Ascension Thursday is the fortieth day after Easter Sunday, commemorating the Ascension of Christ into heaven. Tradition points to Mount Olivet, near Bethany, as the place where Christ left the earth. The ecumenical feast falls on a Thursday. Forty days after Easter and ten before the feast of Pentecost.
Certain customs were connected with the liturgy of this feast of which I find very interesting, such as, "the blessing of beans and grapes after the Commemoration of the Dead in the Canon of the Mass, the blessing of a candle, the wearing of mitres by deacon and sub deacon, the extinction of the paschal candle, and triumphal processions with torches and banners outside the churches to commemorate the entry of Christ into heaven."
Why do most provinces celebrate Ascension Thursday on Sunday?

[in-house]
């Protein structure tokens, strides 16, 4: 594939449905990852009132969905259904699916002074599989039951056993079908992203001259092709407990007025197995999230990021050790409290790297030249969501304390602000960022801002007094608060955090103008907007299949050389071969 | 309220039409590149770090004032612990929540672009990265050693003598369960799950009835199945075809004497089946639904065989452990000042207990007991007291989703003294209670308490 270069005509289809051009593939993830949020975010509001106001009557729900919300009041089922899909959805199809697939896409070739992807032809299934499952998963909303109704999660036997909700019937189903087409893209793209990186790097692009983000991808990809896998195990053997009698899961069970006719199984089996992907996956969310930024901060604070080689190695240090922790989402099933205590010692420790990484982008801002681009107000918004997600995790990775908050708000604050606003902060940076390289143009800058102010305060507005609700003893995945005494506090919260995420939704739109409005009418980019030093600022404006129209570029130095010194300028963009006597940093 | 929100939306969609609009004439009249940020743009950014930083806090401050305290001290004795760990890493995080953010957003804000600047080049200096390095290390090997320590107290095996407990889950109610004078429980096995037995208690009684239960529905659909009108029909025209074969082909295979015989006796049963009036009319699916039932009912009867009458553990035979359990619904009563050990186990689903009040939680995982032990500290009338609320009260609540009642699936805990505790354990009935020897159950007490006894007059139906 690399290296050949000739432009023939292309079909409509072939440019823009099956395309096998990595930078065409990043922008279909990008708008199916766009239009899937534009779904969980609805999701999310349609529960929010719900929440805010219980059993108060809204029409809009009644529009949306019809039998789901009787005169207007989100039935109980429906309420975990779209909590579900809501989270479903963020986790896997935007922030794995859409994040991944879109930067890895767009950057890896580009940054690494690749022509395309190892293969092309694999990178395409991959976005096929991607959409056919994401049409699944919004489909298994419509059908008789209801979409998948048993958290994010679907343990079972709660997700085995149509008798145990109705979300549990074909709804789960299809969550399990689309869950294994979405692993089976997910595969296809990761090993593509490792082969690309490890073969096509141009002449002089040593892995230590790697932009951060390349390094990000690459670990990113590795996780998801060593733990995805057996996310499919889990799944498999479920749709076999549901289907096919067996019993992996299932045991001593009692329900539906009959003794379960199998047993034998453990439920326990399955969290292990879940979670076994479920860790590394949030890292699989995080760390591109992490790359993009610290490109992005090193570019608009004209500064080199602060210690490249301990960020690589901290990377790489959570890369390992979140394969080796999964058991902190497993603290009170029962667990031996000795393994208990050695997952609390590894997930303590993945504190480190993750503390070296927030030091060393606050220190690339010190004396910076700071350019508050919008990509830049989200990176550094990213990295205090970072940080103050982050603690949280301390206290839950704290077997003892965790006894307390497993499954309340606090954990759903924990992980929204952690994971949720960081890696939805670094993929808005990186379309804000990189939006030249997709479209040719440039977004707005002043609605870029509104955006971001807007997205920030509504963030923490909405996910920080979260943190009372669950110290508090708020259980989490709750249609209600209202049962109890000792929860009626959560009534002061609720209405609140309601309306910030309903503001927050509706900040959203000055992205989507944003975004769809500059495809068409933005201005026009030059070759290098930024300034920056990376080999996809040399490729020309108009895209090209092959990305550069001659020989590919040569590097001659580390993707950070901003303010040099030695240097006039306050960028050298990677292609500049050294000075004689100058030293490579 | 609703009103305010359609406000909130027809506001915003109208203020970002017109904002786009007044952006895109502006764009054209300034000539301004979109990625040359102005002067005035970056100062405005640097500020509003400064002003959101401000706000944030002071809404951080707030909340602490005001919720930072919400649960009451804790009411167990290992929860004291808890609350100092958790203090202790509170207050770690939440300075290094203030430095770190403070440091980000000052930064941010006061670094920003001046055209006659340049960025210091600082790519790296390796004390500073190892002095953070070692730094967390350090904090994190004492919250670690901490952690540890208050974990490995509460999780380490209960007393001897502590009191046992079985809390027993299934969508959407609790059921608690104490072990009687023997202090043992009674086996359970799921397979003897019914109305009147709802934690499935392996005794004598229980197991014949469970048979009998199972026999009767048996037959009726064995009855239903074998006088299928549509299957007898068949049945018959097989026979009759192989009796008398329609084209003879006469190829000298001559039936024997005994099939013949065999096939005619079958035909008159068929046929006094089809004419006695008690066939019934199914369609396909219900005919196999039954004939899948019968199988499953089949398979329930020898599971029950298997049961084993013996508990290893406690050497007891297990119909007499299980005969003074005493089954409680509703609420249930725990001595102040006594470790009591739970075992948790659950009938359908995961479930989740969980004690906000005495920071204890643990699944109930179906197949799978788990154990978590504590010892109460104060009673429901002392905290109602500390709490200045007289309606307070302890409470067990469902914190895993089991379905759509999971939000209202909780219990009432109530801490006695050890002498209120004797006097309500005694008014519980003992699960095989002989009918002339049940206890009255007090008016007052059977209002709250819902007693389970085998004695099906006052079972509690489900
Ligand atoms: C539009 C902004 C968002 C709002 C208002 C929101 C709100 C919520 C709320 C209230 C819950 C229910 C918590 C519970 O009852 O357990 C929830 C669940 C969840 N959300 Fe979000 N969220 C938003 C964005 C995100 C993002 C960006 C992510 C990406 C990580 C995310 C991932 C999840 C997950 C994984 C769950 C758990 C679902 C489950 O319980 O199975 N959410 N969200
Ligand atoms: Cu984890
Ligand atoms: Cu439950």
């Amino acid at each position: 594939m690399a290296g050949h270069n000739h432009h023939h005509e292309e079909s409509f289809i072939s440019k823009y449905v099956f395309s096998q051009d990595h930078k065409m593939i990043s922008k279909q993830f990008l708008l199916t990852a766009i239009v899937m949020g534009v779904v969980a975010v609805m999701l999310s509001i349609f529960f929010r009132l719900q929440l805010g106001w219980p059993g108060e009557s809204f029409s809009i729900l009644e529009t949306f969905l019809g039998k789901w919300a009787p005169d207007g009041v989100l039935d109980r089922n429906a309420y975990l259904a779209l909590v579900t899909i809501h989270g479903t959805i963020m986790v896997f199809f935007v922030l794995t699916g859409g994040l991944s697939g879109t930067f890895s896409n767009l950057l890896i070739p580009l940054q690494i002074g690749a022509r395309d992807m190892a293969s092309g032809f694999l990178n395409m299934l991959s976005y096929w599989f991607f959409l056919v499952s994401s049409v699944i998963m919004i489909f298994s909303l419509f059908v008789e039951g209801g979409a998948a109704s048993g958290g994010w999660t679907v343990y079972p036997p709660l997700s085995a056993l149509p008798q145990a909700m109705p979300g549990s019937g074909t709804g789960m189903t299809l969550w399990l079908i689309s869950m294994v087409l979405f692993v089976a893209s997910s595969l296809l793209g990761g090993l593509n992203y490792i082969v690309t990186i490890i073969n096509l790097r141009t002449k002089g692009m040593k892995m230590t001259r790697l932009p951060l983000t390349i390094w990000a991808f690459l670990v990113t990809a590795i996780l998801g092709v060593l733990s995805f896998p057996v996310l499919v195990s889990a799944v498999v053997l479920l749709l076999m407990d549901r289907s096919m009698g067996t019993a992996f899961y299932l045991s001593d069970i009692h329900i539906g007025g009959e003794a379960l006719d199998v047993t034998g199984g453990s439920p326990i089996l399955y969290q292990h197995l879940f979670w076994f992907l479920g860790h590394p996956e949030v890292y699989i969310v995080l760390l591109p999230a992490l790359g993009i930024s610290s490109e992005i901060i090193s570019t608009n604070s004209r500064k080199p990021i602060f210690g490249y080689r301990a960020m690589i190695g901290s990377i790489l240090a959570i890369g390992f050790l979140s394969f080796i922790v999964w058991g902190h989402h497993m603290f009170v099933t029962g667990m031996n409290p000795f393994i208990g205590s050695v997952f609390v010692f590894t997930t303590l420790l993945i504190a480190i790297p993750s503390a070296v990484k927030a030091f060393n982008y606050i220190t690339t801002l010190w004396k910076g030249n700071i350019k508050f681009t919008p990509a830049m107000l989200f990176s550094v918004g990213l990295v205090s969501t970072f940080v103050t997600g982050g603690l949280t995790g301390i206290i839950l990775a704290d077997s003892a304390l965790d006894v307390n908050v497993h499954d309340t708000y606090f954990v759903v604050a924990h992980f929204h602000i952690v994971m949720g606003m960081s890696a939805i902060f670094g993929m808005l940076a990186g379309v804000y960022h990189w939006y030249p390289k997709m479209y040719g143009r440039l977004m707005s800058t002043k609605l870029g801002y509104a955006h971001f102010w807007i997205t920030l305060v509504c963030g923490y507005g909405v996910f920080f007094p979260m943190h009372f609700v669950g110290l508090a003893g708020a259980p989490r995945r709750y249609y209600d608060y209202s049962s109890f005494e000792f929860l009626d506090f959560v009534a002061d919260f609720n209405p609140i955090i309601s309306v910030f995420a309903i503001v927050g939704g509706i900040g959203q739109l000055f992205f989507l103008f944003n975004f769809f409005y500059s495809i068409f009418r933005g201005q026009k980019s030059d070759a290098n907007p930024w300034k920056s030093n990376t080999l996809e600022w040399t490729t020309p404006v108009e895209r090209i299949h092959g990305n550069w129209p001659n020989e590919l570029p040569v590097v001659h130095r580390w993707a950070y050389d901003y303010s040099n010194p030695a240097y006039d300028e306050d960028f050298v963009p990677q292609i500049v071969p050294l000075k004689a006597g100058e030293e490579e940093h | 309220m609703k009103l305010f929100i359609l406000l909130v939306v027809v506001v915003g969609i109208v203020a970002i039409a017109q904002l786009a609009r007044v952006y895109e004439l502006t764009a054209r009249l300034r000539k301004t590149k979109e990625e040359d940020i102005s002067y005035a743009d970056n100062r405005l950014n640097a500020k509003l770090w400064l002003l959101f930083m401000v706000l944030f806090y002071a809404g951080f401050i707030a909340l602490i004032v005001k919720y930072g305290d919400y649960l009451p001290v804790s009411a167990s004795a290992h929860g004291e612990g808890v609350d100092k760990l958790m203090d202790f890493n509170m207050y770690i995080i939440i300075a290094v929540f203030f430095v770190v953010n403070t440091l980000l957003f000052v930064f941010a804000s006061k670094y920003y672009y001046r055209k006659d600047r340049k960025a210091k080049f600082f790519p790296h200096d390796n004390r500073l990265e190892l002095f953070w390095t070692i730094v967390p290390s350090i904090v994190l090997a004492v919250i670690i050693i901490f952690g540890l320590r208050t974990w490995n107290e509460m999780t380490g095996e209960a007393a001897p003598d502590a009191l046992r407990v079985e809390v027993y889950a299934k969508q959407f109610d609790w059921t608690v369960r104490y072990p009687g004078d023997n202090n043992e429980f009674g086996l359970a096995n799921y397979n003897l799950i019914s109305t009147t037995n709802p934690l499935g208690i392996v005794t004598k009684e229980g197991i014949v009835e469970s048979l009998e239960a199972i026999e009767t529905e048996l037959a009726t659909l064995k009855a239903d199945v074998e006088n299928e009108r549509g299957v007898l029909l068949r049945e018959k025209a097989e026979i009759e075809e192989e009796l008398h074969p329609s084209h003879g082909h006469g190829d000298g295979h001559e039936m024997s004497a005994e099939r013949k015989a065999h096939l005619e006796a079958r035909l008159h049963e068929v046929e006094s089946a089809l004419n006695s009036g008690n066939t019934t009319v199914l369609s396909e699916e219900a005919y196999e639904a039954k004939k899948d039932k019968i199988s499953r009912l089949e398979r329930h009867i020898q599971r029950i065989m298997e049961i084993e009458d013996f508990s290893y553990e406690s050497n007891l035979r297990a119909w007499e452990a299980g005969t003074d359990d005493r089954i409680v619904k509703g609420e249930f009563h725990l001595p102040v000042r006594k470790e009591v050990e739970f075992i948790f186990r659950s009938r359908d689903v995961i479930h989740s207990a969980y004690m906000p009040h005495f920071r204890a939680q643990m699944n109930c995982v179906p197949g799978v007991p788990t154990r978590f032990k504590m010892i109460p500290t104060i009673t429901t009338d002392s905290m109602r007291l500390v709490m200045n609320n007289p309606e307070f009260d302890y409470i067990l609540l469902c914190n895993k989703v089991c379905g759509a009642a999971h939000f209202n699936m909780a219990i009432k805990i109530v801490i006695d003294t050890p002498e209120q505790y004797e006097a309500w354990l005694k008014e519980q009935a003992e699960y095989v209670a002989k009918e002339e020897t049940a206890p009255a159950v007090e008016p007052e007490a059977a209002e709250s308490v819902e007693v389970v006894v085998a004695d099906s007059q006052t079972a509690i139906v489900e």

The simplest explanation is out of the convenience of the priests and the congregation. "Since Catholics are already obligated to attend Mass on Sunday, most people don't realize that Ascension is still a Holy Day of Obligation--they think they're in church just for Sunday Mass."Each ecclesiastical province in the United States is allowed to decide whether to transfer the celebration of The Ascension. (An ecclesiastical province is basically, one large archdiocese and the dioceses that are historically associated with it. Generally, in the United States, there's one ecclesiastical province per state, with a few exceptions for historical reasons.) All of the provinces have chosen to transfer the celebration except for Boston, Hartford, New York, Newark, and Philadelphia. Each of those is one of the oldest Catholic provinces in the United States, which may explain why they've chosen to stick with tradition.
Attendance at Ascension Thursday Masses had been falling for years before the bishops of the United States petitioned the Vatican to allow the celebration to be transferred to the following Sunday.
So there you have it... The reason for changing the dates of our Lord's Ascension into Heaven occurred out of laziness from the bishops and congregations of the United States.